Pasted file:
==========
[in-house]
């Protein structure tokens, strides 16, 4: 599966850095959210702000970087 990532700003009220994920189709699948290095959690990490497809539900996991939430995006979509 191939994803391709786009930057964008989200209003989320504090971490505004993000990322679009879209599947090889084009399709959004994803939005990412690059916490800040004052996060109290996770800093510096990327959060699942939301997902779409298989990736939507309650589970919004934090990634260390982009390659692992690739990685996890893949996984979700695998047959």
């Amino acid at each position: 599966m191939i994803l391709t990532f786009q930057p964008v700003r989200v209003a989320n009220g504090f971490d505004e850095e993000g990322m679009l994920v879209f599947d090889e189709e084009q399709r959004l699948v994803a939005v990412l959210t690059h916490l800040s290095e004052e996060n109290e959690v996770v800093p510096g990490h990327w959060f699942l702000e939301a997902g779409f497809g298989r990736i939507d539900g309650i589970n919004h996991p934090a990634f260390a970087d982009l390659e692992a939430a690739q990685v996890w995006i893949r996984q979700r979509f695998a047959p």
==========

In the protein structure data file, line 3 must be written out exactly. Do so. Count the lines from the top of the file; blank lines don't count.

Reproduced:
């Amino acid at each position: 599966m191939i994803l391709t990532f786009q930057p964008v700003r989200v209003a989320n009220g504090f971490d505004e850095e993000g990322m679009l994920v879209f599947d090889e189709e084009q399709r959004l699948v994803a939005v990412l959210t690059h916490l800040s290095e004052e996060n109290e959690v996770v800093p510096g990490h990327w959060f699942l702000e939301a997902g779409f497809g298989r990736i939507d539900g309650i589970n919004h996991p934090a990634f260390a970087d982009l390659e692992a939430a690739q990685v996890w995006i893949r996984q979700r979509f695998a047959p």